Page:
I’m going to sound like an old fogey here, but I’ve got enough years under my belt to remember Nintendo’s pre-history. Before the NES invaded American homes, it churned out these little handheld obsessions called, rather didactically, Game & Watch systems. They offered up very basic, LCD-digit-based graphics on pre-rendered playing fields where you’d basically have to move a character from one part of the screen to another. Gameplay for these gadgets was almost always about reaction time and twitch reflexes, which, if memory serves made them all the more addictive. Of course, time and technology marched on and the LCD handhels of yesteryear became naught but fond memories.
You can revisit those memories now, though, thanks to the efforts of an industrious coder named Hipopotam. He’s assembled 17 of the once-ubiquitous handhelds on Pica-pic, where they’re playable in Flash. I remember spending nearly whole days on the Donkey Kong, Jr. game and it’s just as much of a ball-buster as I remember. As always happens when you look back through the history of a medium, cycles and trends become really apparent. So, for the people who decry licensed property tie-in games as a new abomination on, there’s a (surprsisingly fun) Terminator game by Tiger. That clamshell, multi-screen “Legend of Zelda” game stands an early precursor to the kind of thinking that gave us the Nintendo DS, leading to its latest descendant the shiny, out-this-weekend Nintendo 3DS. Overall, the minimalism inherent to most of these games serves as a reminder as to how little you need to make electronic fun, a tenet that’s resurgent in the current wave of light-mechanics casual and mobile games.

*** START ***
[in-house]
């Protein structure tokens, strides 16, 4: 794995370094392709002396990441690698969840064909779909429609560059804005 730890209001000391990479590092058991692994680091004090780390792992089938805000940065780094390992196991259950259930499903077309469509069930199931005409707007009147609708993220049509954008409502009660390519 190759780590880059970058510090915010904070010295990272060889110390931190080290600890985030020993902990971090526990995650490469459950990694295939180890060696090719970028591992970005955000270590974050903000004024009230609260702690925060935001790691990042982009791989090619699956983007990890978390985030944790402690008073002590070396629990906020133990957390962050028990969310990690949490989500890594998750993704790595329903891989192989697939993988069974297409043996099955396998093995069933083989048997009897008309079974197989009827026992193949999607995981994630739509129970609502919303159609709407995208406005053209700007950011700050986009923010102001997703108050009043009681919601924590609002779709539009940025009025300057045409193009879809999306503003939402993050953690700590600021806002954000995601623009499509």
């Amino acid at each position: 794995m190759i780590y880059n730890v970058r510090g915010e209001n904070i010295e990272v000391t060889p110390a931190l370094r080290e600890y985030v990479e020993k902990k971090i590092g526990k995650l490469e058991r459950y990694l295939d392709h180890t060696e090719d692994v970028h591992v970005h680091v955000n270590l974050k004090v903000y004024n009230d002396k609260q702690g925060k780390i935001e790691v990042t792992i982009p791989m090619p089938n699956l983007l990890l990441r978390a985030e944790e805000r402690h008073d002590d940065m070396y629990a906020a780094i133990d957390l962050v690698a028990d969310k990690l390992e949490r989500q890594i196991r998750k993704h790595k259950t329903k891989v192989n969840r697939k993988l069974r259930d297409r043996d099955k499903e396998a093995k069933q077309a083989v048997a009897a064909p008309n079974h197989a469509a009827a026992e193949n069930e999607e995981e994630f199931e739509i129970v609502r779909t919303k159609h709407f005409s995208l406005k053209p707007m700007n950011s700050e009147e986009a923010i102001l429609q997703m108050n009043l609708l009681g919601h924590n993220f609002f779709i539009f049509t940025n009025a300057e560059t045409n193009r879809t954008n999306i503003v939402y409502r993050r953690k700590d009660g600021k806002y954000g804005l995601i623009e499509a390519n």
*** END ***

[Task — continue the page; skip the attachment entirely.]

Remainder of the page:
Either way, if you’re an ’80s baby like me, chances are you’ll go tripping off heavy nostalgia at the sight and feel of these games.